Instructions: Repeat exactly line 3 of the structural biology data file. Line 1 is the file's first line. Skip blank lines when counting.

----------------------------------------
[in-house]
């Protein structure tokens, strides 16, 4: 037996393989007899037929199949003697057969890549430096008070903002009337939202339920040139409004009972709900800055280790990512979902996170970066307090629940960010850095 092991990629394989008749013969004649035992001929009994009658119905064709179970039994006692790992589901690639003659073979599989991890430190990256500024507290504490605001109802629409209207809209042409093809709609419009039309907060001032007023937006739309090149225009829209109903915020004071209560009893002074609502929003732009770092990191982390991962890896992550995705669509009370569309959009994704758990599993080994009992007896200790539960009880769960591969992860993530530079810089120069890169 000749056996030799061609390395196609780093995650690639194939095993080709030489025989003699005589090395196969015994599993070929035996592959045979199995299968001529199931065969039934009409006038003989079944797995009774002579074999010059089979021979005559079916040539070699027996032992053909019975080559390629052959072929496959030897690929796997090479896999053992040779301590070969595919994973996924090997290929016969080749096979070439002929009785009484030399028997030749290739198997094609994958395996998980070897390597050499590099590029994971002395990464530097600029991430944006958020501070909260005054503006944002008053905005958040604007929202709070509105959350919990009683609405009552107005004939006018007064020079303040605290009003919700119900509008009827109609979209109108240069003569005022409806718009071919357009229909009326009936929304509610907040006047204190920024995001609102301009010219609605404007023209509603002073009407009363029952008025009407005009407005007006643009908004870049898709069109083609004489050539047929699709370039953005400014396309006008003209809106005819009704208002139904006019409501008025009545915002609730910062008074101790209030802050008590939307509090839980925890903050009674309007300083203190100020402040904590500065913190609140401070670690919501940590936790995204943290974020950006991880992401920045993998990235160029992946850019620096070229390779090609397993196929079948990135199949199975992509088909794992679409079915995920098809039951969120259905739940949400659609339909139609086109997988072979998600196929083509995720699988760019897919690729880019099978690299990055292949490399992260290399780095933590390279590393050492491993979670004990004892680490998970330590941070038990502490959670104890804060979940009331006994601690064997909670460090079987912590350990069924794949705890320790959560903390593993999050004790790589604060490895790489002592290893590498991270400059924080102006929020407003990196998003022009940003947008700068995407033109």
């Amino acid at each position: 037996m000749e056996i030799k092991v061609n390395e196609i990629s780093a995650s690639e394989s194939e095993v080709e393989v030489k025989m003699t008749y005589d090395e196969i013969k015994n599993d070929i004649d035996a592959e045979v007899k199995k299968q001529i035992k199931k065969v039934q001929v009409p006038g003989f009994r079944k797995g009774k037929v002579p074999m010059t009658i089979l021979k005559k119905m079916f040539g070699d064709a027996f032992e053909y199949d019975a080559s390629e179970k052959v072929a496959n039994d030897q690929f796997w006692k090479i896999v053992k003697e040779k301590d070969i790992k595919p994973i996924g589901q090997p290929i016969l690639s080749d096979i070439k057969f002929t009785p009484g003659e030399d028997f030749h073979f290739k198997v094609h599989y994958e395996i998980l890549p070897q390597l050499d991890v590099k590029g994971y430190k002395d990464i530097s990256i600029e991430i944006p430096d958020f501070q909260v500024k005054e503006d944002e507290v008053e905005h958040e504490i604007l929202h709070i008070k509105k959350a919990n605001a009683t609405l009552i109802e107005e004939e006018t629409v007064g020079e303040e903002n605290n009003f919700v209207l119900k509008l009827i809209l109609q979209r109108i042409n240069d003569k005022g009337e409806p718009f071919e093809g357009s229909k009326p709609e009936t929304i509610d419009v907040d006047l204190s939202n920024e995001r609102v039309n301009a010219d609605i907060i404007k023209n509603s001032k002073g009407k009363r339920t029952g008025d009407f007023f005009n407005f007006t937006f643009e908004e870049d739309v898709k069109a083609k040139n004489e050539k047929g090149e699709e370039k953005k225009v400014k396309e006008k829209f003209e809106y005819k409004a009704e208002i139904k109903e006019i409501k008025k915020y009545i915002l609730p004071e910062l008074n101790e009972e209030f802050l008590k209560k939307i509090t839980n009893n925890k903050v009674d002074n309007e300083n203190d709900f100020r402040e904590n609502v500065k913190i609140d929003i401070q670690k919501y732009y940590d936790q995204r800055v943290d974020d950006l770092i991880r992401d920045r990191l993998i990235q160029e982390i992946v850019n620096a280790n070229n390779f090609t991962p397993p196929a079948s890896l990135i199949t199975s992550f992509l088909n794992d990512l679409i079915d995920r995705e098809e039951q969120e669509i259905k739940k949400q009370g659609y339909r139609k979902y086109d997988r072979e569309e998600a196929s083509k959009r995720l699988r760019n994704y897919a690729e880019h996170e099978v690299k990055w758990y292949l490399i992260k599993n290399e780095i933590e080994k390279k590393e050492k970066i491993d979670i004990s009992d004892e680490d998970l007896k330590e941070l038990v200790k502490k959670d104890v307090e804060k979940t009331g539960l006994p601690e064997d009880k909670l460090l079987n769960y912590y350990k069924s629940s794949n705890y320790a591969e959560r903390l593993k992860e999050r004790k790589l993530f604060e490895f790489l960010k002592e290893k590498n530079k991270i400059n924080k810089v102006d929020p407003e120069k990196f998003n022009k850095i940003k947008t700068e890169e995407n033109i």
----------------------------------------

């Amino acid at each position: 037996m000749e056996i030799k092991v061609n390395e196609i990629s780093a995650s690639e394989s194939e095993v080709e393989v030489k025989m003699t008749y005589d090395e196969i013969k015994n599993d070929i004649d035996a592959e045979v007899k199995k299968q001529i035992k199931k065969v039934q001929v009409p006038g003989f009994r079944k797995g009774k037929v002579p074999m010059t009658i089979l021979k005559k119905m079916f040539g070699d064709a027996f032992e053909y199949d019975a080559s390629e179970k052959v072929a496959n039994d030897q690929f796997w006692k090479i896999v053992k003697e040779k301590d070969i790992k595919p994973i996924g589901q090997p290929i016969l690639s080749d096979i070439k057969f002929t009785p009484g003659e030399d028997f030749h073979f290739k198997v094609h599989y994958e395996i998980l890549p070897q390597l050499d991890v590099k590029g994971y430190k002395d990464i530097s990256i600029e991430i944006p430096d958020f501070q909260v500024k005054e503006d944002e507290v008053e905005h958040e504490i604007l929202h709070i008070k509105k959350a919990n605001a009683t609405l009552i109802e107005e004939e006018t629409v007064g020079e303040e903002n605290n009003f919700v209207l119900k509008l009827i809209l109609q979209r109108i042409n240069d003569k005022g009337e409806p718009f071919e093809g357009s229909k009326p709609e009936t929304i509610d419009v907040d006047l204190s939202n920024e995001r609102v039309n301009a010219d609605i907060i404007k023209n509603s001032k002073g009407k009363r339920t029952g008025d009407f007023f005009n407005f007006t937006f643009e908004e870049d739309v898709k069109a083609k040139n004489e050539k047929g090149e699709e370039k953005k225009v400014k396309e006008k829209f003209e809106y005819k409004a009704e208002i139904k109903e006019i409501k008025k915020y009545i915002l609730p004071e910062l008074n101790e009972e209030f802050l008590k209560k939307i509090t839980n009893n925890k903050v009674d002074n309007e300083n203190d709900f100020r402040e904590n609502v500065k913190i609140d929003i401070q670690k919501y732009y940590d936790q995204r800055v943290d974020d950006l770092i991880r992401d920045r990191l993998i990235q160029e982390i992946v850019n620096a280790n070229n390779f090609t991962p397993p196929a079948s890896l990135i199949t199975s992550f992509l088909n794992d990512l679409i079915d995920r995705e098809e039951q969120e669509i259905k739940k949400q009370g659609y339909r139609k979902y086109d997988r072979e569309e998600a196929s083509k959009r995720l699988r760019n994704y897919a690729e880019h996170e099978v690299k990055w758990y292949l490399i992260k599993n290399e780095i933590e080994k390279k590393e050492k970066i491993d979670i004990s009992d004892e680490d998970l007896k330590e941070l038990v200790k502490k959670d104890v307090e804060k979940t009331g539960l006994p601690e064997d009880k909670l460090l079987n769960y912590y350990k069924s629940s794949n705890y320790a591969e959560r903390l593993k992860e999050r004790k790589l993530f604060e490895f790489l960010k002592e290893k590498n530079k991270i400059n924080k810089v102006d929020p407003e120069k990196f998003n022009k850095i940003k947008t700068e890169e995407n033109i």